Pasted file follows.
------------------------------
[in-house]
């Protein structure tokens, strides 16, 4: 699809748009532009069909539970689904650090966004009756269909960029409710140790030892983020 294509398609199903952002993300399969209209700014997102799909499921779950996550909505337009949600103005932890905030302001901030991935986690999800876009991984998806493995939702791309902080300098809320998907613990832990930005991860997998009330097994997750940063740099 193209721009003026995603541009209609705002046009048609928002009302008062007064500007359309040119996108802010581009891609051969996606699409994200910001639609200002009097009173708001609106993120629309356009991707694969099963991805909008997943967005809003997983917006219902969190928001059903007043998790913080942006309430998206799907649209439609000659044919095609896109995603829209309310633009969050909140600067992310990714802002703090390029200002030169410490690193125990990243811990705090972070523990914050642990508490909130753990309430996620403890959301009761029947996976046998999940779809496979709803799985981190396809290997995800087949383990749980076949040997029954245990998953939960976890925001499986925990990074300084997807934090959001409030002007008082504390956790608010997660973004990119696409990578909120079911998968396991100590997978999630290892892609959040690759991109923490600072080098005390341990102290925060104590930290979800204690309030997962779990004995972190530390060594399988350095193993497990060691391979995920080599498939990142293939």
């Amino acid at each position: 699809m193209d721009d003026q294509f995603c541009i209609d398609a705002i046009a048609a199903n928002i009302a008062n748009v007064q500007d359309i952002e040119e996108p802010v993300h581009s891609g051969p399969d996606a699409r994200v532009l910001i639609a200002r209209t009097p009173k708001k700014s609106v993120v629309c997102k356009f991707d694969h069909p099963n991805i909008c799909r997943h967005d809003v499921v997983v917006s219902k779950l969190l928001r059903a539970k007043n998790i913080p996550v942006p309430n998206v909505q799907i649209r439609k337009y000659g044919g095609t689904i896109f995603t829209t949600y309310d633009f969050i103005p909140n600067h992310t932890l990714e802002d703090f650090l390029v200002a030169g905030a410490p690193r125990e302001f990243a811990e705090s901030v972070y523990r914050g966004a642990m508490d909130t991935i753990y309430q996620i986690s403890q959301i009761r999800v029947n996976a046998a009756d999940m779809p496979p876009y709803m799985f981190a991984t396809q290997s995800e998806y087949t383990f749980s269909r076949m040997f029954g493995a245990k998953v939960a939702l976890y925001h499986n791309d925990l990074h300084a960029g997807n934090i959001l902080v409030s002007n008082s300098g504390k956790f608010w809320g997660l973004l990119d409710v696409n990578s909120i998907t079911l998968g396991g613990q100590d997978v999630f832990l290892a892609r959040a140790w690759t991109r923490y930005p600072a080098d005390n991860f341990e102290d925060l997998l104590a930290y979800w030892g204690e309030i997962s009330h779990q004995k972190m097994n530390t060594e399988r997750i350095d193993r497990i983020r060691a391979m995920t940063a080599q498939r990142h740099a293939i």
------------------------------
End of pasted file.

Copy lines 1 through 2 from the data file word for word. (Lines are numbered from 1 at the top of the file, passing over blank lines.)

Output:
[in-house]
């Protein structure tokens, strides 16, 4: 699809748009532009069909539970689904650090966004009756269909960029409710140790030892983020 294509398609199903952002993300399969209209700014997102799909499921779950996550909505337009949600103005932890905030302001901030991935986690999800876009991984998806493995939702791309902080300098809320998907613990832990930005991860997998009330097994997750940063740099 193209721009003026995603541009209609705002046009048609928002009302008062007064500007359309040119996108802010581009891609051969996606699409994200910001639609200002009097009173708001609106993120629309356009991707694969099963991805909008997943967005809003997983917006219902969190928001059903007043998790913080942006309430998206799907649209439609000659044919095609896109995603829209309310633009969050909140600067992310990714802002703090390029200002030169410490690193125990990243811990705090972070523990914050642990508490909130753990309430996620403890959301009761029947996976046998999940779809496979709803799985981190396809290997995800087949383990749980076949040997029954245990998953939960976890925001499986925990990074300084997807934090959001409030002007008082504390956790608010997660973004990119696409990578909120079911998968396991100590997978999630290892892609959040690759991109923490600072080098005390341990102290925060104590930290979800204690309030997962779990004995972190530390060594399988350095193993497990060691391979995920080599498939990142293939």